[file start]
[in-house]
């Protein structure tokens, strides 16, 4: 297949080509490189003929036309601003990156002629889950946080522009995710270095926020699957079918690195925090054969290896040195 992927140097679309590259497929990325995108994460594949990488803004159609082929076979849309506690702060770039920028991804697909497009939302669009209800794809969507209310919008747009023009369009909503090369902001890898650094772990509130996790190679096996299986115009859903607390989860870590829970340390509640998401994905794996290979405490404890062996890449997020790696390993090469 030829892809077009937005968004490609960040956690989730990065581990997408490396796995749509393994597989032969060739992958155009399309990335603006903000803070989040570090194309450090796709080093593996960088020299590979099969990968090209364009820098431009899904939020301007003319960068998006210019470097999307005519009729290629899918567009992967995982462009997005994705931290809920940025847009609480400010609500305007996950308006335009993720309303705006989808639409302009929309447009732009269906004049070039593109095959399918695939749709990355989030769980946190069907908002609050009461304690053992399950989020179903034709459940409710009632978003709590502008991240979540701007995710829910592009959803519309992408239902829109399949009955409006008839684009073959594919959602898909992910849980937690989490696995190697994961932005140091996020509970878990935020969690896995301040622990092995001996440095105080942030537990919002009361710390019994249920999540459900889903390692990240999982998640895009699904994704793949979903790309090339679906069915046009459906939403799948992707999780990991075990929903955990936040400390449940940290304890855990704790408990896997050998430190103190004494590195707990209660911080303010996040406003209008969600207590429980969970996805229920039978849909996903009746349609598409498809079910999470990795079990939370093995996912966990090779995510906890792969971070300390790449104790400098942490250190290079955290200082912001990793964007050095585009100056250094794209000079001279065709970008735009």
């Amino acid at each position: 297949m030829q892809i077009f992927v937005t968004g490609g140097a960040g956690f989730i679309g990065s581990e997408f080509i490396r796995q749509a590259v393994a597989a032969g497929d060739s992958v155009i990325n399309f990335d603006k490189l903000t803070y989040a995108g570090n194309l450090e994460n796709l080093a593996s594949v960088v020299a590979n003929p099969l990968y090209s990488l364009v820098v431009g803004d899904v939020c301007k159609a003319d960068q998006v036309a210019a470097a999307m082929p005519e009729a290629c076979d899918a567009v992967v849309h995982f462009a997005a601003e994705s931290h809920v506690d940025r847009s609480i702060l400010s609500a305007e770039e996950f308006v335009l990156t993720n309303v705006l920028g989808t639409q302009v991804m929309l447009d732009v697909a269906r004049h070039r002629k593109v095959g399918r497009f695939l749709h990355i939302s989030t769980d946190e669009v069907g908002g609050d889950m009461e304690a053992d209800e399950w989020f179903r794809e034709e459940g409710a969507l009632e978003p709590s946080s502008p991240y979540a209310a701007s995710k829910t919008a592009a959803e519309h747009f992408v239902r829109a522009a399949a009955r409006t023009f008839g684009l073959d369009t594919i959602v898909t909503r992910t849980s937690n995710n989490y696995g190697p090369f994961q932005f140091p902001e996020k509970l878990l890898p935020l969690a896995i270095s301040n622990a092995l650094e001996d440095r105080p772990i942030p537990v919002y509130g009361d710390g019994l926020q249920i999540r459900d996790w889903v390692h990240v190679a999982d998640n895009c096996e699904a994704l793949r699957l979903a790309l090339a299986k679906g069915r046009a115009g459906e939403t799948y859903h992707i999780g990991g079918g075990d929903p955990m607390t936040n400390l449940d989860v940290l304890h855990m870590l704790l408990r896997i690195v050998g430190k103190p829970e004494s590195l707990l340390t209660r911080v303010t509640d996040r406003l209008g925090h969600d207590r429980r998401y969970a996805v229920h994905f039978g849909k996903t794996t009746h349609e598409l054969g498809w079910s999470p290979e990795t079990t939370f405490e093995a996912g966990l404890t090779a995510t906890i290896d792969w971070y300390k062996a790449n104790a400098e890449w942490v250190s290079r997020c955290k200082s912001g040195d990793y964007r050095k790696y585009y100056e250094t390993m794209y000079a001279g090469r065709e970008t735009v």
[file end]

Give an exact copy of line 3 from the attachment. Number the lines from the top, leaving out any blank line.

């Amino acid at each position: 297949m030829q892809i077009f992927v937005t968004g490609g140097a960040g956690f989730i679309g990065s581990e997408f080509i490396r796995q749509a590259v393994a597989a032969g497929d060739s992958v155009i990325n399309f990335d603006k490189l903000t803070y989040a995108g570090n194309l450090e994460n796709l080093a593996s594949v960088v020299a590979n003929p099969l990968y090209s990488l364009v820098v431009g803004d899904v939020c301007k159609a003319d960068q998006v036309a210019a470097a999307m082929p005519e009729a290629c076979d899918a567009v992967v849309h995982f462009a997005a601003e994705s931290h809920v506690d940025r847009s609480i702060l400010s609500a305007e770039e996950f308006v335009l990156t993720n309303v705006l920028g989808t639409q302009v991804m929309l447009d732009v697909a269906r004049h070039r002629k593109v095959g399918r497009f695939l749709h990355i939302s989030t769980d946190e669009v069907g908002g609050d889950m009461e304690a053992d209800e399950w989020f179903r794809e034709e459940g409710a969507l009632e978003p709590s946080s502008p991240y979540a209310a701007s995710k829910t919008a592009a959803e519309h747009f992408v239902r829109a522009a399949a009955r409006t023009f008839g684009l073959d369009t594919i959602v898909t909503r992910t849980s937690n995710n989490y696995g190697p090369f994961q932005f140091p902001e996020k509970l878990l890898p935020l969690a896995i270095s301040n622990a092995l650094e001996d440095r105080p772990i942030p537990v919002y509130g009361d710390g019994l926020q249920i999540r459900d996790w889903v390692h990240v190679a999982d998640n895009c096996e699904a994704l793949r699957l979903a790309l090339a299986k679906g069915r046009a115009g459906e939403t799948y859903h992707i999780g990991g079918g075990d929903p955990m607390t936040n400390l449940d989860v940290l304890h855990m870590l704790l408990r896997i690195v050998g430190k103190p829970e004494s590195l707990l340390t209660r911080v303010t509640d996040r406003l209008g925090h969600d207590r429980r998401y969970a996805v229920h994905f039978g849909k996903t794996t009746h349609e598409l054969g498809w079910s999470p290979e990795t079990t939370f405490e093995a996912g966990l404890t090779a995510t906890i290896d792969w971070y300390k062996a790449n104790a400098e890449w942490v250190s290079r997020c955290k200082s912001g040195d990793y964007r050095k790696y585009y100056e250094t390993m794209y000079a001279g090469r065709e970008t735009v």